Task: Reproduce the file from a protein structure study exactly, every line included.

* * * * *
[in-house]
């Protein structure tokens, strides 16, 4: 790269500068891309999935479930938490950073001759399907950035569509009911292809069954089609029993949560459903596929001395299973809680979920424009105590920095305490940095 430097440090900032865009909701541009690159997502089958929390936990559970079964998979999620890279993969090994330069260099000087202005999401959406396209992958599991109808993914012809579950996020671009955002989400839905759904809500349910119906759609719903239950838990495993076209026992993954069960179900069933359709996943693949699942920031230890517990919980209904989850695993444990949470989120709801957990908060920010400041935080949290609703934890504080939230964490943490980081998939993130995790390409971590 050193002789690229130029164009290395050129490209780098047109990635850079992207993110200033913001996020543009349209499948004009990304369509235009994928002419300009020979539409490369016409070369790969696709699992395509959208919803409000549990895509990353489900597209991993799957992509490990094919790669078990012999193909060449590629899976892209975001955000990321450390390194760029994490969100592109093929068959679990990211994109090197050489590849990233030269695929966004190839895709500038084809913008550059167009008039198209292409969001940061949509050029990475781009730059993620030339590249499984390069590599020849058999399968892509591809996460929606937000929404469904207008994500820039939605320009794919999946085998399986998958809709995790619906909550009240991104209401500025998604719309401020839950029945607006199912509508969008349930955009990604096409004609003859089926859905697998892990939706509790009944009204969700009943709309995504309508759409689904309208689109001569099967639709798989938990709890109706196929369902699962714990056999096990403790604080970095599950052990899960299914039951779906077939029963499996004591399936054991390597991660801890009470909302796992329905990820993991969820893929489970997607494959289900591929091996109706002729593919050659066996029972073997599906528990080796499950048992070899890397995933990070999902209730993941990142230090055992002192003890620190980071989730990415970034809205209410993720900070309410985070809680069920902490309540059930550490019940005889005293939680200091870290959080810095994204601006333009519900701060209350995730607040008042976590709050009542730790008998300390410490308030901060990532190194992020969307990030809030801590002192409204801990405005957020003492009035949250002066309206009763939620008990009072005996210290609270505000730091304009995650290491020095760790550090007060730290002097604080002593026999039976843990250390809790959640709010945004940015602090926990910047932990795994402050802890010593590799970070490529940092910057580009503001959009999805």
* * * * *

[in-house]
């Protein structure tokens, strides 16, 4: 790269500068891309999935479930938490950073001759399907950035569509009911292809069954089609029993949560459903596929001395299973809680979920424009105590920095305490940095 430097440090900032865009909701541009690159997502089958929390936990559970079964998979999620890279993969090994330069260099000087202005999401959406396209992958599991109808993914012809579950996020671009955002989400839905759904809500349910119906759609719903239950838990495993076209026992993954069960179900069933359709996943693949699942920031230890517990919980209904989850695993444990949470989120709801957990908060920010400041935080949290609703934890504080939230964490943490980081998939993130995790390409971590 050193002789690229130029164009290395050129490209780098047109990635850079992207993110200033913001996020543009349209499948004009990304369509235009994928002419300009020979539409490369016409070369790969696709699992395509959208919803409000549990895509990353489900597209991993799957992509490990094919790669078990012999193909060449590629899976892209975001955000990321450390390194760029994490969100592109093929068959679990990211994109090197050489590849990233030269695929966004190839895709500038084809913008550059167009008039198209292409969001940061949509050029990475781009730059993620030339590249499984390069590599020849058999399968892509591809996460929606937000929404469904207008994500820039939605320009794919999946085998399986998958809709995790619906909550009240991104209401500025998604719309401020839950029945607006199912509508969008349930955009990604096409004609003859089926859905697998892990939706509790009944009204969700009943709309995504309508759409689904309208689109001569099967639709798989938990709890109706196929369902699962714990056999096990403790604080970095599950052990899960299914039951779906077939029963499996004591399936054991390597991660801890009470909302796992329905990820993991969820893929489970997607494959289900591929091996109706002729593919050659066996029972073997599906528990080796499950048992070899890397995933990070999902209730993941990142230090055992002192003890620190980071989730990415970034809205209410993720900070309410985070809680069920902490309540059930550490019940005889005293939680200091870290959080810095994204601006333009519900701060209350995730607040008042976590709050009542730790008998300390410490308030901060990532190194992020969307990030809030801590002192409204801990405005957020003492009035949250002066309206009763939620008990009072005996210290609270505000730091304009995650290491020095760790550090007060730290002097604080002593026999039976843990250390809790959640709010945004940015602090926990910047932990795994402050802890010593590799970070490529940092910057580009503001959009999805």